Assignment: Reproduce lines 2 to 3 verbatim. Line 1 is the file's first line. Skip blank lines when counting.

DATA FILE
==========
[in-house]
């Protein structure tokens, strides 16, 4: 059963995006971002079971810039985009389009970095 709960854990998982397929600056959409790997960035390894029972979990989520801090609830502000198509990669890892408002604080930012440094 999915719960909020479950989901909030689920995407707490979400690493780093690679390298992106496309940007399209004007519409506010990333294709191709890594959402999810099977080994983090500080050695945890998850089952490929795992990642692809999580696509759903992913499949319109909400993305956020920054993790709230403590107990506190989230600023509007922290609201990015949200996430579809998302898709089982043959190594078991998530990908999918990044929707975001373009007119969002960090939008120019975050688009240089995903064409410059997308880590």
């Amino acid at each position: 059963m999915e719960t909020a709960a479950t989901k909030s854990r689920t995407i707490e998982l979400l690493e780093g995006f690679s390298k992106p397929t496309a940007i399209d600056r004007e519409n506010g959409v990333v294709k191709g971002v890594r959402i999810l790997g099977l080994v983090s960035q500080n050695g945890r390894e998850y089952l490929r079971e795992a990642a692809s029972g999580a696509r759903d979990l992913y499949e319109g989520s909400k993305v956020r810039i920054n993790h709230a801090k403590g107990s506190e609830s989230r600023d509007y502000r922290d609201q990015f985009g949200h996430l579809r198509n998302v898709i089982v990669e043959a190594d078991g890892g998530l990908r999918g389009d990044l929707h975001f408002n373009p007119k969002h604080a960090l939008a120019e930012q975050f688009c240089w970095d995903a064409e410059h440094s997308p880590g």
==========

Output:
């Protein structure tokens, strides 16, 4: 059963995006971002079971810039985009389009970095 709960854990998982397929600056959409790997960035390894029972979990989520801090609830502000198509990669890892408002604080930012440094 999915719960909020479950989901909030689920995407707490979400690493780093690679390298992106496309940007399209004007519409506010990333294709191709890594959402999810099977080994983090500080050695945890998850089952490929795992990642692809999580696509759903992913499949319109909400993305956020920054993790709230403590107990506190989230600023509007922290609201990015949200996430579809998302898709089982043959190594078991998530990908999918990044929707975001373009007119969002960090939008120019975050688009240089995903064409410059997308880590």
């Amino acid at each position: 059963m999915e719960t909020a709960a479950t989901k909030s854990r689920t995407i707490e998982l979400l690493e780093g995006f690679s390298k992106p397929t496309a940007i399209d600056r004007e519409n506010g959409v990333v294709k191709g971002v890594r959402i999810l790997g099977l080994v983090s960035q500080n050695g945890r390894e998850y089952l490929r079971e795992a990642a692809s029972g999580a696509r759903d979990l992913y499949e319109g989520s909400k993305v956020r810039i920054n993790h709230a801090k403590g107990s506190e609830s989230r600023d509007y502000r922290d609201q990015f985009g949200h996430l579809r198509n998302v898709i089982v990669e043959a190594d078991g890892g998530l990908r999918g389009d990044l929707h975001f408002n373009p007119k969002h604080a960090l939008a120019e930012q975050f688009c240089w970095d995903a064409e410059h440094s997308p880590g």